A solar cell the size of the watch wouldn't help much unless it was left out and exposed to the sun for hours. And by that I mean angled to face the sun. I believe kinetic recharge also only delivers a bit of energy. The watches position on the wrist is terrible for solar. Resting on your side the watch face is vertical to the sun and in the shadow if the sun is on the other side of your body and you aren't going to get much energy while in doors. But it might work well for kinetic because of all the activity of the wrist. But I don't know if those things can be miniaturized and still produce any meaningful electricity. Still that seems to be the best bet.

    The actual other easy fix is that the CPU in the watch is far from optimized in size. The super small CPUs that Samsung is working on will use a lot less power. So there are real saving that can be had there even with current (no pun intended) technology. But even that seems like you are just going to be talking about three days of power. Apple may chose to crank of the speed of the CPU or more likely slim the watch and include a smaller battery.
  6. Tom G. macrumors 68000

    Tom G.

    Jun 16, 2009
    Champaign/Urbana Illinois
    I'm glad you are enjoying your watch. I don't have mine yet, but from my brief exposure to it at my try on I believe you are pretty much correct.

    Since you've been on this forum for a while you recognize jds4300 as just a skulking troll and know to ignore his posts.

    I believe that Apple, within the last year, has bought up a number of small companies that are into battery technology. They also seem to have a frenemy relationship with Tesla so as iamasmith said in his post, if anyone can take advantage of technology in this area, Apple can.


    I just read the post by TallManNY and have one comment. The one thing you lightly touched on that is helping a lot of people is portable power sources. Some of them are getting to be quite large electrically while remaining physically small. Some have the capacity to be solar charged, the Waka Waka comes to mind here, so you can, with proper sized power sources and judicial use of them, stay off the grid for quite a while.

    If you were going hiking, say, and wanted to go extra light you could go with an iPhone and your :apple: watch and a portable solar powered charger and I believe do quite well, even if you wanted to add an iPad or iPad mini to the mix.
  7. TallManNY macrumors 601


    Nov 5, 2007
    For the solar power to work, I think you'd have to limit your hiking quiet a bit in the day and set up your solar panels. a lot of the hiking I've done has been in forests and generally the trees are blocking a lot of the direct light. But maybe you get enough to keep an iPhone going. Solar power is great, but it works best in the middle of the day with the panels pointing as directly as possible at the sun. That is tough to do while walking.
  8. mark34 macrumors 6502a

    May 18, 2006
    I use my watch fairly actively every day. When I take it off at night it has 40-60% battery life left. I'm not sure how much more I can ask.. They need to improve it so we can have built-in LTE and GPS, true , but the current watch has excellent battery life. Just charge it at night and never give the battery another thought.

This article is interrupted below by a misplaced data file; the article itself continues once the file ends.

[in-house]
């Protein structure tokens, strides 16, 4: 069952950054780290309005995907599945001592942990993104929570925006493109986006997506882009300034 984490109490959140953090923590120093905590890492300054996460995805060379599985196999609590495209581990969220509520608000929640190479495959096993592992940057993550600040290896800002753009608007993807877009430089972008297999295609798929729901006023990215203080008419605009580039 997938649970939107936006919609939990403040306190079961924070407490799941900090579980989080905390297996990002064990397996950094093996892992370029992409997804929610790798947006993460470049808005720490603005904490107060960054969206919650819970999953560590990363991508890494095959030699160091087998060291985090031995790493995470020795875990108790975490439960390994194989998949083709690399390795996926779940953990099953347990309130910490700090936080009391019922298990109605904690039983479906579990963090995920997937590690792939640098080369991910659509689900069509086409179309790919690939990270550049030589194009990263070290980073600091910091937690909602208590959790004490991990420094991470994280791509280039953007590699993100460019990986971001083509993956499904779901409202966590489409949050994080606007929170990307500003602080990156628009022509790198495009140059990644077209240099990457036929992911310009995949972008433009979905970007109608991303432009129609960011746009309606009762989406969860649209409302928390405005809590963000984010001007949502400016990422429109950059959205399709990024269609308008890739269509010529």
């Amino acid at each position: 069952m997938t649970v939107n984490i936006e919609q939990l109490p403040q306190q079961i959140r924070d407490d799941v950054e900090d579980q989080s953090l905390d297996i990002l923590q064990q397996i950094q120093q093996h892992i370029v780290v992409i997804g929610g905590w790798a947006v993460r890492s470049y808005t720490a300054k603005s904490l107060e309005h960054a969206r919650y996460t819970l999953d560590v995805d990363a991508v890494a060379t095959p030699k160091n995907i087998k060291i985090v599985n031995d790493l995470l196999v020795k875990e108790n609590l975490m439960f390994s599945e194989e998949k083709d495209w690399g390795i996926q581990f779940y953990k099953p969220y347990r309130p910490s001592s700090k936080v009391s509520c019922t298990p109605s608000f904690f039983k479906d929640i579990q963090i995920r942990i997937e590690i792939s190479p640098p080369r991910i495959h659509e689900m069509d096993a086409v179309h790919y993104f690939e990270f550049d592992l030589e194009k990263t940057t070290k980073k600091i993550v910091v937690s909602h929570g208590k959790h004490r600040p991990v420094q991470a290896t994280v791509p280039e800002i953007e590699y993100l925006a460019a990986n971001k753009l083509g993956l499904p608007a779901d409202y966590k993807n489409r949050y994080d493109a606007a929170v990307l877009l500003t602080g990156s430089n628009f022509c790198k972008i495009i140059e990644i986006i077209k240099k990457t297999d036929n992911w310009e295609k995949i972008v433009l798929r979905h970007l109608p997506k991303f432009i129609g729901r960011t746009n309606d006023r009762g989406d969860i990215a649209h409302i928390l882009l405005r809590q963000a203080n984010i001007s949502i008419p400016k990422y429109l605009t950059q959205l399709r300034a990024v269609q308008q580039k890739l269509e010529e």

9. slenpree, May 24, 2015
    Last edited: May 24, 2015

    slenpree thread starter macrumors 6502a


    Apr 13, 2010
    In contrast to the iPhone it has good battery life; But in contrast to other watches, it's got exceptionally terrible battery life.

    But yeah, I agree it can always last all day which is a good start compared to say the iPhone which can easily go flat within a day. However, this is just one more thing to charge and it would be nice if the apple watch didn't need charging each day. When people have showed interest in my watch, as soon as they know the battery lasts about a day, they are not really interested in many of the other features and I don't completely blame them.
  10. Michael CM1 macrumors 603

    Feb 4, 2008
    The watch as it is now, and a lot of it runs off your iPhone to save battery, lasts for about 18 hours according to Apple. If you look at teardown photos, you see that it takes up about half of the watch's case. So do the math on how much larger the device would have to be to last even two days. We're talking about 50 percent larger volume, so imagine extending the 42mm watch about 10mm up and down or everything out by maybe 3 or 4mm.
  11. nebo1ss macrumors 68030

    Jun 2, 2010
    It is about as insightful as the Op comment. Everyone is obviously entitled to their opinion, but it is not much different than saying a Ford Focus is the best car you can buy.
  12. dandrewk macrumors 6502

    Apr 20, 2010
    San Rafael, California
    Not even close. Did you read the OP's comment? If anything, the post is a bit sarcastic. He's saying "best watch you can buy, except when the battery dies". IOW, he wished the battery were better.

    And are you actually defending jds4300, a well-known troll in this forum? What part of his obnoxious response did you find helpful? He merely flamed the OP without giving a shred of reasoning for doing so.